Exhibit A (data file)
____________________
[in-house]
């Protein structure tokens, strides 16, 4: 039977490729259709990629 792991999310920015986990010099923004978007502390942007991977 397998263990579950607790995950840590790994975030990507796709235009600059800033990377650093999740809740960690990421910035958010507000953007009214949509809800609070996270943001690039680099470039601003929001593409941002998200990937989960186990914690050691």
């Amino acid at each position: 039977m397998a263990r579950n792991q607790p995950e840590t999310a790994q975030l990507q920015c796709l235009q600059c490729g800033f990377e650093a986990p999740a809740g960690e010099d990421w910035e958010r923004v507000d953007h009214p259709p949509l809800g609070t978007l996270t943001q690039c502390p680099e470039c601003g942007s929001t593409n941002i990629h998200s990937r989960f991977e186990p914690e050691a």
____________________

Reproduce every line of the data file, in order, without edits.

[in-house]
């Protein structure tokens, strides 16, 4: 039977490729259709990629 792991999310920015986990010099923004978007502390942007991977 397998263990579950607790995950840590790994975030990507796709235009600059800033990377650093999740809740960690990421910035958010507000953007009214949509809800609070996270943001690039680099470039601003929001593409941002998200990937989960186990914690050691």
């Amino acid at each position: 039977m397998a263990r579950n792991q607790p995950e840590t999310a790994q975030l990507q920015c796709l235009q600059c490729g800033f990377e650093a986990p999740a809740g960690e010099d990421w910035e958010r923004v507000d953007h009214p259709p949509l809800g609070t978007l996270t943001q690039c502390p680099e470039c601003g942007s929001t593409n941002i990629h998200s990937r989960f991977e186990p914690e050691a």